At Bonds gala, envoy describes UN thaw
Israeli Ron Prosor sees progress in tone; ‘They’re not Zionists’
Israel’s permanent representative to the United Nations said his country is beginning to gain acceptance at the world body, where its actions have been frequently condemned.
Speaking in Livingston, Ron Prosor listed a number of recent positive developments at the UN, including the passage of a proclamation in support of Israel, a decline in the number of anti-Israel statements, and a recent performance at the General Assembly by an Iranian-born Israeli pop singer.
“One thing has changed” since he became Israel’s representative at the UN in July of 2011, said Prosor. “We are not playing defense.
“Every time someone attacks Israel, especially the Arabs, we attack back. Why? Because they are vulnerable. Attacking us on women? On gays? On corruption? It’s absolutely off the charts. It’s chutzpah.”
Prosor spoke at the Israel Bonds New Jersey Health Professionals Annual Tribute Dinner on May 2 at the Westminster Hotel.
About 500 supporters of Israel Bonds attended the event, which honored Dr. Barry Ostrowsky, president and CEO of Barnabas Health, and Dr. David Shulkin, president of Morristown Medical Center. Max Kleinman, executive vice president of the Jewish Federation of Greater MetroWest NJ, also announced the purchase of $500,000 worth of Israel Bonds by the Jewish Community Foundation of Greater MetroWest (see box). Chairing the dinner were Dr. William D. Neigher and Dr. Gary Rogal.
Addressing an audience made up mainly of physicians and their families, Prosor spoke of Israeli doctors being dispatched to provide badly needed medical care in remote parts of the Third World.
“This is amazing stuff we are doing, and we never tell the story, so part of the thing is to tell what Israel stands for beyond the conflict,” he said.
Offering an example of a slight thaw in anti-Israel sentiment at the UN, Prosor described a recent Security Council session on women in government.
Prosor said he invoked the names of Israeli politicians Golda Meir and Tzipi Livni, and asked his fellow delegates, “Ladies and gentlemen, how many women leaders do you know of in the Arab world? Zero.”
The result of his speech was a “dramatic decrease in statements by Arab leaders against Israel.”
“But don’t worry,” he joked. “They are not in line to donate to the Jewish National Fund. They are not Zionists.”
In another example of moving beyond the conflict, Prosor said that in March he arranged for Iranian-born singer Rita to perform at the General Assembly.
“The message was, ‘We have nothing against the Iranian people. We have a lot against your leadership.’ This is a bridge over troubled water,” said the diplomat.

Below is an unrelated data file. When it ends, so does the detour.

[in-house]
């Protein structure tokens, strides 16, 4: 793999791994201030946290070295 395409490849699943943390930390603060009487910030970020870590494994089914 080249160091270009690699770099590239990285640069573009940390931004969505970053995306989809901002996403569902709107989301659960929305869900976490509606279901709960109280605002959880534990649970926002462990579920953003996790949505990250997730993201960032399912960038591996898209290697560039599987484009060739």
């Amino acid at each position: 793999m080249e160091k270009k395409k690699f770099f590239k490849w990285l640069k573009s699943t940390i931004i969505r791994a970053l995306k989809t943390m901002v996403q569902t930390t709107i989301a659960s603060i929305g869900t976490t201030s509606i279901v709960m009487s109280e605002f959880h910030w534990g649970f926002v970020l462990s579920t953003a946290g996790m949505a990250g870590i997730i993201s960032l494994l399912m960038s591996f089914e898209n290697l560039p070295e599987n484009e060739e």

Prosor said he also succeeded in getting the General Assembly to pass an Israeli resolution hailing the country’s entrepreneurship.
“They told me, ‘You’ll be humiliated. It will never happen. It is not even a good idea to start,’” he recalled. But after what he labeled a “full-court press,” 141 of the 193 member states approved the resolution.
“Some do not have diplomatic ties with us, showing you there is huge respect for Israel under the radar screen,” he said. “Above the radar screen it’s a different story.”
Prosor also suggested Israel benefits from UN infighting among Muslim countries like Iran, Syria, and Saudi Arabia.
“I sit there and say, ‘Continue, gentlemen,’” as those countries’ diplomats spar with one another. “Things that have been for a long time under the carpet are suddenly out there.”
Prosor also criticized the Palestinian Authority for placing conditions on restarting negotiations.
“The Palestinians say, ‘Before we will come to negotiations you have to freeze settlements, you have to release prisoners, and the prime minister should come out with a statement saying the 1967 lines are the parameters for those borders.’
“So why come to those negotiations?”
He described the new U.S. Secretary of State, John Kerry, as “very energetic” about restarting peace talks. He declined to comment in detail about an Arab League peace plan unanimously endorsed by its members on March 27, saying only that Israel is “not giving everything away before we get into the negotiations.”
The chief impediment to any peace treaty is not Israeli settlements, he said, but Palestinians’ assertion of their “right of return” to property now in Israel.
“Even those guys on the left of Israel’s political spectrum, falling off the Rock of Gibraltar, they would not sign any peace agreement if the right of return is part of it, because it is the destruction of Israel,” he said.